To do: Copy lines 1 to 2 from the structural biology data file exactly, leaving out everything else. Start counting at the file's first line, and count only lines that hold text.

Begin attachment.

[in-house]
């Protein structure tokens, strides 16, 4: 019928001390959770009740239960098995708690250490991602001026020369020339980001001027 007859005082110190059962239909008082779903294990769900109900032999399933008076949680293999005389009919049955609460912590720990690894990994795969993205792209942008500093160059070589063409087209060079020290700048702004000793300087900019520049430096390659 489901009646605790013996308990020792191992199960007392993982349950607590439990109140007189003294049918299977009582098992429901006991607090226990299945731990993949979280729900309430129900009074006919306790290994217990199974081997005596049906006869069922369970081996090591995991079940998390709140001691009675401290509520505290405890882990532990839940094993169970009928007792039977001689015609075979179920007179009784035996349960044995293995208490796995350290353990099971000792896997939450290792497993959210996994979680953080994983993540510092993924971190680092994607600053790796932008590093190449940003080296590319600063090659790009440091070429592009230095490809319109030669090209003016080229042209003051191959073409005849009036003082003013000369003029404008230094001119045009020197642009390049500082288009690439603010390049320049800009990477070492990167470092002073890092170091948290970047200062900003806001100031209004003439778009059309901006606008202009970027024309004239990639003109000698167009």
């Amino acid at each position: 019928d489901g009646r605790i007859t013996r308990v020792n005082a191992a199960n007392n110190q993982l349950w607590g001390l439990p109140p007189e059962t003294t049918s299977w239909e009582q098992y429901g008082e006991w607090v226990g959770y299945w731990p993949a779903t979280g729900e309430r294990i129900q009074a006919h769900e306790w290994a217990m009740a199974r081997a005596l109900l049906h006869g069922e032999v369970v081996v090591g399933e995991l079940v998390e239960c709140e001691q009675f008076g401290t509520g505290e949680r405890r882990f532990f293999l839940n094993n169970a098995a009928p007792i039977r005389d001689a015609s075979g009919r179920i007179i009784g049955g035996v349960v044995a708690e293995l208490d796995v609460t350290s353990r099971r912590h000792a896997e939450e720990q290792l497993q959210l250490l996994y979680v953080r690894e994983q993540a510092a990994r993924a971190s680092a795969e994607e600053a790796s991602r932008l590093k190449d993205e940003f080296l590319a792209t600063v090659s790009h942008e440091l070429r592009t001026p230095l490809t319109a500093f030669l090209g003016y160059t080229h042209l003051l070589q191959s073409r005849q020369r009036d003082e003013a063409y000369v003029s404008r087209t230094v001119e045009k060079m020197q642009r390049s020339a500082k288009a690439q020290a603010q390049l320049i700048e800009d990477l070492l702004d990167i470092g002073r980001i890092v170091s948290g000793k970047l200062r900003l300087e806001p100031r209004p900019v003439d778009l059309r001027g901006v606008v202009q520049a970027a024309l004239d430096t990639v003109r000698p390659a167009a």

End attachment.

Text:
[in-house]
């Protein structure tokens, strides 16, 4: 019928001390959770009740239960098995708690250490991602001026020369020339980001001027 007859005082110190059962239909008082779903294990769900109900032999399933008076949680293999005389009919049955609460912590720990690894990994795969993205792209942008500093160059070589063409087209060079020290700048702004000793300087900019520049430096390659 489901009646605790013996308990020792191992199960007392993982349950607590439990109140007189003294049918299977009582098992429901006991607090226990299945731990993949979280729900309430129900009074006919306790290994217990199974081997005596049906006869069922369970081996090591995991079940998390709140001691009675401290509520505290405890882990532990839940094993169970009928007792039977001689015609075979179920007179009784035996349960044995293995208490796995350290353990099971000792896997939450290792497993959210996994979680953080994983993540510092993924971190680092994607600053790796932008590093190449940003080296590319600063090659790009440091070429592009230095490809319109030669090209003016080229042209003051191959073409005849009036003082003013000369003029404008230094001119045009020197642009390049500082288009690439603010390049320049800009990477070492990167470092002073890092170091948290970047200062900003806001100031209004003439778009059309901006606008202009970027024309004239990639003109000698167009």